Tilting for futile talks
What has changed since the inconclusive termination of the Cyprus talks at Crans-Montana? Nothing. Is there hope for the success of a new round of Cyprus talks should the sides decide to rehash the process?
No way. Why then, has everyone started talking about the need to resume talks? Don’t they have anything else to keep themselves busy?
Joke aside, it is as if the world will suffer a total apocalypse should the Cyprus talks not resume, incredible sums of money will be spent to escape from the ever-roasting Cyprus sun to some Swiss winter sports centers. Two separate exercises both vividly demonstrating the acute disinterest of the Greek Cypriot side in sharing sovereignty, governance and territory of the island with Turkish Cypriots must have been sufficient for everyone willing to evaluate why over half a century of Cyprus diplomacy had failed to yield a result.
What happened over the past two years? What happened during the two rounds of Mont Pelerin talks between the two Turkish and Greek Cypriot leaders with representatives of the EU and the three guarantor powers, Turkey, Greece and Britain? Why did the Cran-Montana talks abruptly conclude in failure despite two personal interventions by the new Secretary-General António Guterres? Did Turkey and the empathy-stricken Turkish Cypriot leader Mustafa Akıncı not repeatedly warn during Crans-Montana talks that they were the last chance for a federal solution; if they collapsed because of spoiled Greek-Greek Cypriot attitudes, some other ways must be considered for a Cyprus solution?
Nikos Anastasiades has been having difficulty in explaining to his people why he flatly refused the grandiose concessions Akıncı offered. Turkey would accept termination of the guarantor status after 15 years (Anastasiades demanded that it be achieved in 10 years). From day one of a settlement there would be a radical decrease in the number of Turkish troops on the island. Gradually, the number would go down to 650 and even that figure would be considered after three presidential terms, which is 15 years that would demonstrate settlement accord performed well.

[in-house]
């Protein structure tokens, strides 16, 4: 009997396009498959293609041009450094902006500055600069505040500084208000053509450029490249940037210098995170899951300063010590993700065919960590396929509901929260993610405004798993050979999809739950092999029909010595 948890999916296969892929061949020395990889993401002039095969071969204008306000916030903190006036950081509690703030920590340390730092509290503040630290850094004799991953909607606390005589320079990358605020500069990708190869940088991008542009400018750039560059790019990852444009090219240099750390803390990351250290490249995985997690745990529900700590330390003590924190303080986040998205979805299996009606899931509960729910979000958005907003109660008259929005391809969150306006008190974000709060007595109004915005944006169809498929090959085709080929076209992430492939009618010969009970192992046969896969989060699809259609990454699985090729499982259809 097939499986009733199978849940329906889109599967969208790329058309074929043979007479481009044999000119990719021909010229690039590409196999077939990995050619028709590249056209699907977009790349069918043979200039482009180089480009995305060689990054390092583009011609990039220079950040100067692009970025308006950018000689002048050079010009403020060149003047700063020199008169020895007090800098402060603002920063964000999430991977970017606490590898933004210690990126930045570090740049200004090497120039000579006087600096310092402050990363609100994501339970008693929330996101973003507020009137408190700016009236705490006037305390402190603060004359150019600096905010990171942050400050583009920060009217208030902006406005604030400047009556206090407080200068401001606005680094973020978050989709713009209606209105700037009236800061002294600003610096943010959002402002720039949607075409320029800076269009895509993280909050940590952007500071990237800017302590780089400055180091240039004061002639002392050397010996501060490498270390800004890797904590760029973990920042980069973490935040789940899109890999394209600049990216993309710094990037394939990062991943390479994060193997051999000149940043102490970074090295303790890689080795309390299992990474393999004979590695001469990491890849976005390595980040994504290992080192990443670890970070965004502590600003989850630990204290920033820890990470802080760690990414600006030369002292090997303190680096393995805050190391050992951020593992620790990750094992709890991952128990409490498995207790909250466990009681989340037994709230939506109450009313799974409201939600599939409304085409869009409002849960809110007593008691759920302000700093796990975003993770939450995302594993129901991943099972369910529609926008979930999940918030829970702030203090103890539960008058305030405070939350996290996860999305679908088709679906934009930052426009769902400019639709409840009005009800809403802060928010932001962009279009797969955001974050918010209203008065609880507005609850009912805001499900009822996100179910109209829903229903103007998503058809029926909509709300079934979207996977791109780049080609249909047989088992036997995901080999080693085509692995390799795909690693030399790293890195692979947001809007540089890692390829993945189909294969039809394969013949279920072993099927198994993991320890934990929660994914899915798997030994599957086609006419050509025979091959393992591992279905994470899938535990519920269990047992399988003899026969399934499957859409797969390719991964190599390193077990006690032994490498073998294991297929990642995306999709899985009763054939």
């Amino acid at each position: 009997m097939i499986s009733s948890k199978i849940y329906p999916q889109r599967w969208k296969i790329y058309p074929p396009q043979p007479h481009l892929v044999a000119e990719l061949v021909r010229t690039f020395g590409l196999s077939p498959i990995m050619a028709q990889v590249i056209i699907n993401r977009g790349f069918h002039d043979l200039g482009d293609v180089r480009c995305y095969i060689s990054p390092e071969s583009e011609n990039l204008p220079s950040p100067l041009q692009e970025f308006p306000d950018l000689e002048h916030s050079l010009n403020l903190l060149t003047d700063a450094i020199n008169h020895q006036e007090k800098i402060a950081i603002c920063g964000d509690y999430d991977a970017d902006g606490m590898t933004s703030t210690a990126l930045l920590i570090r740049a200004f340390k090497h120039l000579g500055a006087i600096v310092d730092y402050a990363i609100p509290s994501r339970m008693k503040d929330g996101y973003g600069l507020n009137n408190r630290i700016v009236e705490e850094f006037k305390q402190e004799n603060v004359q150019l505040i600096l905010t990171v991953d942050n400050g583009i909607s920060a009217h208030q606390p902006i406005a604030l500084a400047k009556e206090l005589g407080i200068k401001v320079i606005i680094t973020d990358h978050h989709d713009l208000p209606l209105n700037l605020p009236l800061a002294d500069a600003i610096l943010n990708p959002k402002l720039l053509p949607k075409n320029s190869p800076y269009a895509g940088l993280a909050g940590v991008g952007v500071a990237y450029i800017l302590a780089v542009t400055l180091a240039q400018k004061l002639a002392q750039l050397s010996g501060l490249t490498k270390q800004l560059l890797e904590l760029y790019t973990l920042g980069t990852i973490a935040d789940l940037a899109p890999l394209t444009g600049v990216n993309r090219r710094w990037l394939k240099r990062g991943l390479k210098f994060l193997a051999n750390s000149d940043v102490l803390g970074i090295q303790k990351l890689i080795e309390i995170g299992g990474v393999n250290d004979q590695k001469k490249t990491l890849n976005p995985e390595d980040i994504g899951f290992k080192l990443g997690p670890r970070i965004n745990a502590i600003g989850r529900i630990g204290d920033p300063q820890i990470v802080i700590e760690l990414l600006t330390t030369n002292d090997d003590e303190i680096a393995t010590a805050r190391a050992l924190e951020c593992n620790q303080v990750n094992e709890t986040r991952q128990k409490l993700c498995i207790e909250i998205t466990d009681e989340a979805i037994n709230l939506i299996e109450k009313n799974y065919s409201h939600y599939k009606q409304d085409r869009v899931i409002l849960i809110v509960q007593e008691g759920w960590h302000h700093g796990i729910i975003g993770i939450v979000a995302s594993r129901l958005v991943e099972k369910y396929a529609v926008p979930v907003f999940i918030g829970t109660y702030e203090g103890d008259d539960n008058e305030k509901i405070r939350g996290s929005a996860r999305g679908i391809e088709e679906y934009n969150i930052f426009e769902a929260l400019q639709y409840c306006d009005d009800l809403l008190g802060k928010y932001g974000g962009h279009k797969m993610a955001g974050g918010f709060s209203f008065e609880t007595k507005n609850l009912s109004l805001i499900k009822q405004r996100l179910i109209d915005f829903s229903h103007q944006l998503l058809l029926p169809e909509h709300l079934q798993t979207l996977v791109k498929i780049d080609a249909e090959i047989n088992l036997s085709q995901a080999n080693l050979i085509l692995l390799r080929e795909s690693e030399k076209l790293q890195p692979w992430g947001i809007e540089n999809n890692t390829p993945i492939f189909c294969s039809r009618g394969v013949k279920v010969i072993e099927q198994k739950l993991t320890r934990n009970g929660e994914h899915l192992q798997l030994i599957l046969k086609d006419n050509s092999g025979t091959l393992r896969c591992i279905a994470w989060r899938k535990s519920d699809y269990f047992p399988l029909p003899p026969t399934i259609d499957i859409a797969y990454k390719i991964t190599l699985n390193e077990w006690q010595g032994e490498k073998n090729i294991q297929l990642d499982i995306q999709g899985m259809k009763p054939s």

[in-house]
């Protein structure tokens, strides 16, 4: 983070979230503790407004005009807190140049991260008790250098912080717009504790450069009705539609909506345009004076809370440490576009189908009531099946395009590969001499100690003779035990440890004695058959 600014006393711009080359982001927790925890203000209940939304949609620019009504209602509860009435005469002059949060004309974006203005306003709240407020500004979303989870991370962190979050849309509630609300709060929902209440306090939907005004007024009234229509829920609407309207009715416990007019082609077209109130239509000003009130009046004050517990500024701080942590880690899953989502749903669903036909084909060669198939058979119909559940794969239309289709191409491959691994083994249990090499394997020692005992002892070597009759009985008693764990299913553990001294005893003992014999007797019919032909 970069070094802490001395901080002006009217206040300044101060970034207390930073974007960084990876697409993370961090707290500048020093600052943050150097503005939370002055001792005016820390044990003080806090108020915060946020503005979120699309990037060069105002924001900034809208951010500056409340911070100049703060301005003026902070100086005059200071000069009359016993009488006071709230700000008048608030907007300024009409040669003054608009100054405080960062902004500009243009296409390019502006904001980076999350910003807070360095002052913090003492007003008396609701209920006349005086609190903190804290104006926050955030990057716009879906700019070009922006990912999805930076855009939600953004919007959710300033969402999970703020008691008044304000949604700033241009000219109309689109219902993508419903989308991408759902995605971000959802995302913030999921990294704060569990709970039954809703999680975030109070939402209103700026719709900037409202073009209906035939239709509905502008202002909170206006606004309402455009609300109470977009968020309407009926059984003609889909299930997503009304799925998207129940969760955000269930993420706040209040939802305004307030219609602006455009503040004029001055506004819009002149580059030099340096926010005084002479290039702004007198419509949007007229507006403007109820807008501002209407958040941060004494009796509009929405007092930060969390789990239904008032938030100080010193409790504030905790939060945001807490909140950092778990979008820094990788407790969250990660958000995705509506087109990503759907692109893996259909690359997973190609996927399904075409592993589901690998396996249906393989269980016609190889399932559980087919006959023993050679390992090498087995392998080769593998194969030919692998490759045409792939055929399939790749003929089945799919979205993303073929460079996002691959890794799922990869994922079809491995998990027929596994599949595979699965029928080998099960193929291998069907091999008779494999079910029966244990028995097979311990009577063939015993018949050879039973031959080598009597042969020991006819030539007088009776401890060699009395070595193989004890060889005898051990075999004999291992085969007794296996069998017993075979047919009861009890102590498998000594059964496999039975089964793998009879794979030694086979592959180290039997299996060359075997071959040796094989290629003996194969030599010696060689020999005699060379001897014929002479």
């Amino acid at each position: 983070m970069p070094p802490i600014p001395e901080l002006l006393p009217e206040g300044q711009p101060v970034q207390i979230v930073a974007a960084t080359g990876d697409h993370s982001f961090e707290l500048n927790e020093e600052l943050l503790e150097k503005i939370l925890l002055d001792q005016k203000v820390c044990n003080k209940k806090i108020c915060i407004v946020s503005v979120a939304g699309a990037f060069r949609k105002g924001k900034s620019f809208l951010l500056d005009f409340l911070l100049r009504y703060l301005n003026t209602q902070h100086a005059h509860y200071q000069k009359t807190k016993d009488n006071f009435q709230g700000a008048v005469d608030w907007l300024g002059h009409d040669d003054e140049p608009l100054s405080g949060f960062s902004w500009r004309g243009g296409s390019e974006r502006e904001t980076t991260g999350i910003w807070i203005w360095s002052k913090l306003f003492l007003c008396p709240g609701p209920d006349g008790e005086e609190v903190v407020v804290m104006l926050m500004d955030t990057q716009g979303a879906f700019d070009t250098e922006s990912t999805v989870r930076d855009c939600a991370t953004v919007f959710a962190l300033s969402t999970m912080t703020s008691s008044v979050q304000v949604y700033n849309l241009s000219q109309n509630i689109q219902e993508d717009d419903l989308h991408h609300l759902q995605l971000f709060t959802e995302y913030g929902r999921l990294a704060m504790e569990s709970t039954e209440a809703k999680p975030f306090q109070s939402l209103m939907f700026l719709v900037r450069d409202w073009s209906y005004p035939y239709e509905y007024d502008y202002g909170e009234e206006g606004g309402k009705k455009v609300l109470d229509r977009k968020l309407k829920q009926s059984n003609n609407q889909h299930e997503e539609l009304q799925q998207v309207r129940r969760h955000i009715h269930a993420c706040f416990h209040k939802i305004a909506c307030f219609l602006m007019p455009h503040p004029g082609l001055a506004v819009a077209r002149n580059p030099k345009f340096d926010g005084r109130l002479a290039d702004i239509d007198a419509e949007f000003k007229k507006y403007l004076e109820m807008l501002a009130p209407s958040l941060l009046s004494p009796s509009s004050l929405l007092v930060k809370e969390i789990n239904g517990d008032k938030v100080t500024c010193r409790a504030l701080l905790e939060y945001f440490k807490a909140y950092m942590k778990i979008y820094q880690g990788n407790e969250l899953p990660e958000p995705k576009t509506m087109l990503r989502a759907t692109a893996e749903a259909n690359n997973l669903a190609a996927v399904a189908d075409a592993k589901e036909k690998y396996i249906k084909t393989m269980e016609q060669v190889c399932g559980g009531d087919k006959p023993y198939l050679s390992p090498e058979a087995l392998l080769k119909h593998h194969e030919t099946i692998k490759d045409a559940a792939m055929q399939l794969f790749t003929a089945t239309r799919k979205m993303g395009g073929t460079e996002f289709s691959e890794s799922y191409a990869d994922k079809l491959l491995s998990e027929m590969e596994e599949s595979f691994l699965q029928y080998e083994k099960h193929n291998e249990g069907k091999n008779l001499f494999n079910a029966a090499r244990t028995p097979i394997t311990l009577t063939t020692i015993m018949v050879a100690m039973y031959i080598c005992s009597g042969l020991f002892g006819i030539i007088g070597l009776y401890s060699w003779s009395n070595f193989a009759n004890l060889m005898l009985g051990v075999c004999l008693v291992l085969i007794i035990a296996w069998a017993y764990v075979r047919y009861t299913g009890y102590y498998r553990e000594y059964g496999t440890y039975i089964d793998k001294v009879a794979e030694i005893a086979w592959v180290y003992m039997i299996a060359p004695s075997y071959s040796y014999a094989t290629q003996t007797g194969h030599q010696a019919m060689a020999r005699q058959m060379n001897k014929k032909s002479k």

Now, Anastasiades has been facing accusations of impotence, mismanagement and incapability of an assessment. For reelection in the upcoming February presidential elections, Anastasiades badly needs Akıncı’s help. If Akıncı lends him a helping hand by agreeing to resume talks based on the “Guterres points” he will be able to tell the electorate he said no at Crans-Montana to get more from the Turkish side.
Tactical maneuvers, that’s all, otherwise, Anastasiades is as stubborn and as distant to a settlement idea as he ever was.
The so-called “federalists” in Northern Cyprus have been demanding Akıncı to accept a return to the federation-aimed process declaring they would never ever accept a two-state resolution. However, more than 50 years of talks must be sufficient enough to understand the disinterest of the Greek Cypriot side in power sharing on the basis of political equality. Did Anastasiades not say a minority cannot rule on the majority as the majority should not be expected to succumb to the minority? He definitely could not grasp what federation is or not willing at all to understand what political equality of component elements ought to be.
Cyprus is a tiny republic with a population just more than one million, even if Turks are included. It is a member of the European Union and as such, enjoys full political equality with all other members, big and small, or the giants of the family—Germany, France and the outgoing Britain. Anastasiades’s approach not only contradicts the notion of federation, it is against EU norms as well.
Two states in the EU, perhaps, help Greek Cypriots understand why there ought to be “equality” of the two people of the island in soul and flesh. Two states in the EU, anyhow, will be an effective federation or confederation of the two people of the island under the EU roof and as such, there will neither be a rotation, hated by Anastasiades, nor an issue of Turkish troops, as they will all be in the northern Turkish Cypriot area. Nor will the four freedoms for Turkish citizens be a problem either, as the issue will be confined to northern Cyprus.